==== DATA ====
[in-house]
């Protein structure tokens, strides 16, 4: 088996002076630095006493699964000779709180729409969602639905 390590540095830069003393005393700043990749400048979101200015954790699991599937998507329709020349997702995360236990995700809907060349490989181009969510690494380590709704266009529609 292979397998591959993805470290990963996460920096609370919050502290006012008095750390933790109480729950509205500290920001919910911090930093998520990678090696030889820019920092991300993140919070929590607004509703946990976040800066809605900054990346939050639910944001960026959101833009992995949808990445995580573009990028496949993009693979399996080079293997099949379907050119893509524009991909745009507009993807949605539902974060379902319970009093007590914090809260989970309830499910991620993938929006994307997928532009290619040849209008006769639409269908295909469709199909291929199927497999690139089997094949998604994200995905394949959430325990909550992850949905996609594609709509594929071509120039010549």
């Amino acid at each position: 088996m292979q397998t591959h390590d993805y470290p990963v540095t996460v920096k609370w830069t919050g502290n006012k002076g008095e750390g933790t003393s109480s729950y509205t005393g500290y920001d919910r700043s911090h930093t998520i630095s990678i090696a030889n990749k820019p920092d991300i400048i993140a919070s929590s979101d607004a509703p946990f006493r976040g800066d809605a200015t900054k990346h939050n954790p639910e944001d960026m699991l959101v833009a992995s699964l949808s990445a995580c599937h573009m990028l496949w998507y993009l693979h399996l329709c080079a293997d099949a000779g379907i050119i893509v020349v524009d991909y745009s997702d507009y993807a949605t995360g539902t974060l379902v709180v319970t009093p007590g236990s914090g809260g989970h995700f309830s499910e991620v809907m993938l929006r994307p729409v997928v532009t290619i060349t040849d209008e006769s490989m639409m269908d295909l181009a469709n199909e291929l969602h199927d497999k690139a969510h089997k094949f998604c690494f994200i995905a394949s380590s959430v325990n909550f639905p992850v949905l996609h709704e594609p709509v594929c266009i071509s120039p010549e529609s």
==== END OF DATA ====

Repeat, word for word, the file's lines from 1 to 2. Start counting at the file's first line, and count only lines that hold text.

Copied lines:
[in-house]
């Protein structure tokens, strides 16, 4: 088996002076630095006493699964000779709180729409969602639905 390590540095830069003393005393700043990749400048979101200015954790699991599937998507329709020349997702995360236990995700809907060349490989181009969510690494380590709704266009529609 292979397998591959993805470290990963996460920096609370919050502290006012008095750390933790109480729950509205500290920001919910911090930093998520990678090696030889820019920092991300993140919070929590607004509703946990976040800066809605900054990346939050639910944001960026959101833009992995949808990445995580573009990028496949993009693979399996080079293997099949379907050119893509524009991909745009507009993807949605539902974060379902319970009093007590914090809260989970309830499910991620993938929006994307997928532009290619040849209008006769639409269908295909469709199909291929199927497999690139089997094949998604994200995905394949959430325990909550992850949905996609594609709509594929071509120039010549």